Bratislava Mestské Lesy on Traja Krali (Three Kings’ Day) (January 6th)
IT IS BY NO MEANS the first time I have raved about, nor the last time I will write about, Bratislava’s Mestské Lesy: the wonderful forest that rises up above the city on its northern side. If people ask me what’s so great about living in Bratislava, this is one of the first things I say. A wild tract of hilly forest that begins right on the edge of the city (only a few km from the Old Town) and continues – well – pretty much all the way across Slovakia, actually.
The most popular part of the forest is around the Kamzik, or TV Mast, that sticks up like a sore thumb out of the greenery that frames Bratislava’s northern edge. But venture beyond this, or indeed approach the forest from another entrance, and you’ll have it much more to yourself. What’s exciting, in a nutshell, about the gorgeous, mainly deciduous woods here is that they continue, unfettered, beyond the limits of the city forest into the Malé Karpaty (Small Carpathians) which feed into the Carpathians themselves. Embark on a walk here and you know that nature stretches before you, should you be game, right the way into Romania, and with literally a handful of roads to cross during that time.
As blog followers know, we live in Rača, a large neighbourhood in Bratislava’s northeast, so our main entry point into the forest is at Pekna Cestá. From the tram stop (on the No.3 or No.5 line out to Rača you walk straight up the “nice road” (as Pekna Cestá translates into English) passing two supermarkets and then following straight uphill out of the city. After 15 minutes’ walk or a few minutes’ drive you reach a car park with some barbecue grills, a small, invariably closed booth selling warm soft drinks, the nexus of several mapped-out running routes and, most importantly, the start of an intriguing hiking adventure.
We’re lucky enough to live on the fringes of this forest and I go for runs in the lower echelons (and the vineyards below them) all the time but on the 6th of January, Monday, Traja Králi or Three Kings’ Day as it is known in Slovakia, we were up for a longer adventure. It was a beautiful day here (with temperatures reaching 12 degrees C (when we started out I didn’t even need to wear a coat) and Bratislava folk were out for a spot of post-Christmas fresh air. It was an amazing advert for the city, with the smoke of venison wafting over from the barbecues, young families merrily embarking on the myriad trails and Bratislava’s large contingent of hardcore cyclists toiling up on the steep climbs out of the car park into the forest.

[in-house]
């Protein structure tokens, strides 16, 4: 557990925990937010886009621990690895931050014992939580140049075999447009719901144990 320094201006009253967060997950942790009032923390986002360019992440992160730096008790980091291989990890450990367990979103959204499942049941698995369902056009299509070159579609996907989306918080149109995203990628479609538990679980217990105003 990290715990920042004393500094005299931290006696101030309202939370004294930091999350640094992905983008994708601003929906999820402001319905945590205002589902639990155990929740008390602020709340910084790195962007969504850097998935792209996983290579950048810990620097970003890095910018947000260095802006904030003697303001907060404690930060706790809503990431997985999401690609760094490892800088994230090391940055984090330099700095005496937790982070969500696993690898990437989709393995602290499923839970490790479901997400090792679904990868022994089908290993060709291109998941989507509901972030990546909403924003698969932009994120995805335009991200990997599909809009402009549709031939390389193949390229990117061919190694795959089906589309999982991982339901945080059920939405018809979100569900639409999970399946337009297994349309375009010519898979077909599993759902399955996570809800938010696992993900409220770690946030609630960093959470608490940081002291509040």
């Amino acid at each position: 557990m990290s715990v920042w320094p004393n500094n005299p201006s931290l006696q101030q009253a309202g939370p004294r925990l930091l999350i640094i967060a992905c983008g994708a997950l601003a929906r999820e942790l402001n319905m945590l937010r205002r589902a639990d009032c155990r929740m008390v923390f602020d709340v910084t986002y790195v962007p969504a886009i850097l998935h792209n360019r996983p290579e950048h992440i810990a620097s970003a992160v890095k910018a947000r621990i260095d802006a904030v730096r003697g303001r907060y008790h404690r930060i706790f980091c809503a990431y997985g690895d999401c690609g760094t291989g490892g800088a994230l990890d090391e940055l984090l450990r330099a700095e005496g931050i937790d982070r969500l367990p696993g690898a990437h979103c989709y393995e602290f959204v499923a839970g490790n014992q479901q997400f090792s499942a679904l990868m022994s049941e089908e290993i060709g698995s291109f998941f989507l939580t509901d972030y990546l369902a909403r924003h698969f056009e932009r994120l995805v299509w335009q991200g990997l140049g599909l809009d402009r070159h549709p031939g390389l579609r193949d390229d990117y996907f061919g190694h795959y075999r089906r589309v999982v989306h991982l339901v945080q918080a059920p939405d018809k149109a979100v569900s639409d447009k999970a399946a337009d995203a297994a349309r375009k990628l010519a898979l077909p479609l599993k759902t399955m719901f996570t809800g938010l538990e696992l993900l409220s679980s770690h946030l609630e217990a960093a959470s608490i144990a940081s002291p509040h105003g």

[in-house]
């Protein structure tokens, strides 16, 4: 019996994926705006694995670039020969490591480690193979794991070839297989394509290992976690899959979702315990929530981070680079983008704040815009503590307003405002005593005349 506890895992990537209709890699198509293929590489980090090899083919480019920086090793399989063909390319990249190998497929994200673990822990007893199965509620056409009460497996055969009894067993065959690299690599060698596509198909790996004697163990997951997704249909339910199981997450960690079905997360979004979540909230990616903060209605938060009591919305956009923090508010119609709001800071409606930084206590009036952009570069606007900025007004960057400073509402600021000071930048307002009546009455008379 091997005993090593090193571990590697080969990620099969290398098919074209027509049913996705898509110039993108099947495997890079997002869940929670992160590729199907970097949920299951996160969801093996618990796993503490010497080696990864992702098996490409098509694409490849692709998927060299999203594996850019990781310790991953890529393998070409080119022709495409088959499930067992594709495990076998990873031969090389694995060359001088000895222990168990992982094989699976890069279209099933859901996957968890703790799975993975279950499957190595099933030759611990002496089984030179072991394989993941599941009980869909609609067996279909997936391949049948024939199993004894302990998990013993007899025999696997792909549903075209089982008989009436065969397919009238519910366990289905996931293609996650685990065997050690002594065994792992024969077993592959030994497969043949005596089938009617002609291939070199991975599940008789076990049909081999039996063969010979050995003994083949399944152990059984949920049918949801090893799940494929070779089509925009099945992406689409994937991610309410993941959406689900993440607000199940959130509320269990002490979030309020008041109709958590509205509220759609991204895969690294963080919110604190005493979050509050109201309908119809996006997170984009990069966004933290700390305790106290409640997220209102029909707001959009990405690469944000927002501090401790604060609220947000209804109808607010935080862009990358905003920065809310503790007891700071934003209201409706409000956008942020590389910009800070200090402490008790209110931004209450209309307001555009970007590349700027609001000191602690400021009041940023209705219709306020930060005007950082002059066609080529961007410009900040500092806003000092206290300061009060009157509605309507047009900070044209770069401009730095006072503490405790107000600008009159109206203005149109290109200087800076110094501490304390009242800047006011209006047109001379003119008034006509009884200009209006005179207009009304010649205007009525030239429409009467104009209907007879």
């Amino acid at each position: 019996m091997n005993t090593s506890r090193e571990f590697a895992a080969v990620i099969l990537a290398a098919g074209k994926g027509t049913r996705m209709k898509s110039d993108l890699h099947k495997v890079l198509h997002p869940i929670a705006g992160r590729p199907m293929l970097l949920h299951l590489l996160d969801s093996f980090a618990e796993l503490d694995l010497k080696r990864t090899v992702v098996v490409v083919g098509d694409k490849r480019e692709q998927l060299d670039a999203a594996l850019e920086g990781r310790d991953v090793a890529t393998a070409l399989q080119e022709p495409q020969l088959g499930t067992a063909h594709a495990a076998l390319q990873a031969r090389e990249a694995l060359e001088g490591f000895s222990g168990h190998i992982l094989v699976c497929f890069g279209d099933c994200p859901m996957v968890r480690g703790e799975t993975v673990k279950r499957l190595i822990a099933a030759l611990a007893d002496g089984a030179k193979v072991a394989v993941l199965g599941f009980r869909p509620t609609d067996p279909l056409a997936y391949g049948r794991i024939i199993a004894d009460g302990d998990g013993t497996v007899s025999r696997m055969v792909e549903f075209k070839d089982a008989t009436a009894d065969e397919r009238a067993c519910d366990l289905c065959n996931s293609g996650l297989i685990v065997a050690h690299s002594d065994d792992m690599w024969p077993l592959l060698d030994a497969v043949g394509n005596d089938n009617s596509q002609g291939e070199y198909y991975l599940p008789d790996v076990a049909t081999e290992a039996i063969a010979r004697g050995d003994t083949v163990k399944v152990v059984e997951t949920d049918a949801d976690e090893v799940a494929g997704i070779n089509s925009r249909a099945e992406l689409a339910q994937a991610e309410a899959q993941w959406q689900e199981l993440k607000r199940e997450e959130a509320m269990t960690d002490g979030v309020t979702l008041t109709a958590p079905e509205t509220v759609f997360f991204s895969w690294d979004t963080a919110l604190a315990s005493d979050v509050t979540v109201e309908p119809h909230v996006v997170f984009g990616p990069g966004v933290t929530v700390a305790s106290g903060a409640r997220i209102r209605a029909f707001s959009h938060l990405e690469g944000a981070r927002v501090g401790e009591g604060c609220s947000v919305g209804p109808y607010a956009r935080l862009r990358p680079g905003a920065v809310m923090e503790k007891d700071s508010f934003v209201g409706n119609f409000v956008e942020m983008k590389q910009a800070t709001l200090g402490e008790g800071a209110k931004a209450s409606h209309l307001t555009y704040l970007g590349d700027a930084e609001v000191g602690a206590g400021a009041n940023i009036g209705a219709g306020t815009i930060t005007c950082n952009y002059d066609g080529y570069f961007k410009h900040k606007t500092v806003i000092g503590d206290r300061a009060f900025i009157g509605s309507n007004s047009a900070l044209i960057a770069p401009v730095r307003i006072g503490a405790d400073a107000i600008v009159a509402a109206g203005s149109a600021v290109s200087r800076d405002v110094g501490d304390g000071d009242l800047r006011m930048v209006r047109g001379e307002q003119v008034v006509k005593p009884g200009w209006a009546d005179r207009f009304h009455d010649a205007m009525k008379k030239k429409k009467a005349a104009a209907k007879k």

In a 10km or so loop from here, you can walk up on the blue trail to the edge of the city forest (where it borders the Malé Karpaty proper) then circle back to a ruined sanatorium where a beautiful and rarely-used trail then climbs back up through woods, and eventually descends again to join the blue trail on Pekna Cestá about a km uphill from the starting point.
In this part of the forest there are no refreshments (in fact there’s probably scope for some enterprising young individual to open a cafe/ restaurant like the abundance there are around Kamzik) but that’s hardly the point: you are getting straight out into a forest wilderness here where (seriously) there are wild pigs and bears abroad after night fall (either of which could and have easily killed people, meaning the wildlife here is nothing to be taken lightly. The Czechs (probably because they come more often to Slovakia than any other nation but also because they’re Czechs) have a reputation here for coming to Slovakia’s wildernesses, setting off into the blue yonder and getting into difficulties because they underestimate just how wild it is here. It all adds an extra sense of adventure to any hike you do (provided you come prepared and aren’t out after dark).
We didn’t come prepared. Or rather, we didn’t realise how long the circuit we did would take. There we were, enjoying the sun slowly sinking over the treetops and then we were suddenly thinking: “ah, yes, when that goes down fully it will be dark – and isn’t that the hour when those wild pigs emerge?” I tried planning one of my legendary shortcuts back to the starting point. It would have been an amazing moment for a shortcut of mine to pay off. But it didn’t. We had to backtrack. By now it was getting seriously dusky. We couldn’t read our map (the green 1: 25000 Malé Karpaty Juh – available in all good bookshops in Bratislava such as Martinus on Obchodná for anyone who wants a good local hiking map). The stories of those wild pigs and bears seemed much closer.
Then a serendipitous short, portly bearded man tramped by and asked us if we were lost. It turned out we weren’t so off-the-beaten-path after all and he was able to direct us back to Pekna Cestá. Because despite all this tree-coated wilderness, we were only a few kilometres from the edge of Bratislava.
The man bid us farewell, and when he had guided us to the edge of recognisable territory, he turned off on some darker, far wilder looking path that was going in the opposite direction to civilisation.
“Where are you going now?” we cried, for it was almost pitch black by this point.
“Oh, I’ve got another 1 1/2 hours of walking yet” he replied. “I’m going to Marianka.”
Marianka, famous for being a major site of pilgrimage in Slovakia, was a good 10km off. And indeed this man was a pilgrim. He was going to pray to the Panna Mária (Virgin Mary); he did it every year on Traja Králi and, in the true style of pilgrims of old, by foot through these very forests. He took a long swig of strong-smelling alcohol. Whether that was a good idea if he was going to be contending with wild pigs and bears, I am sure he knew best.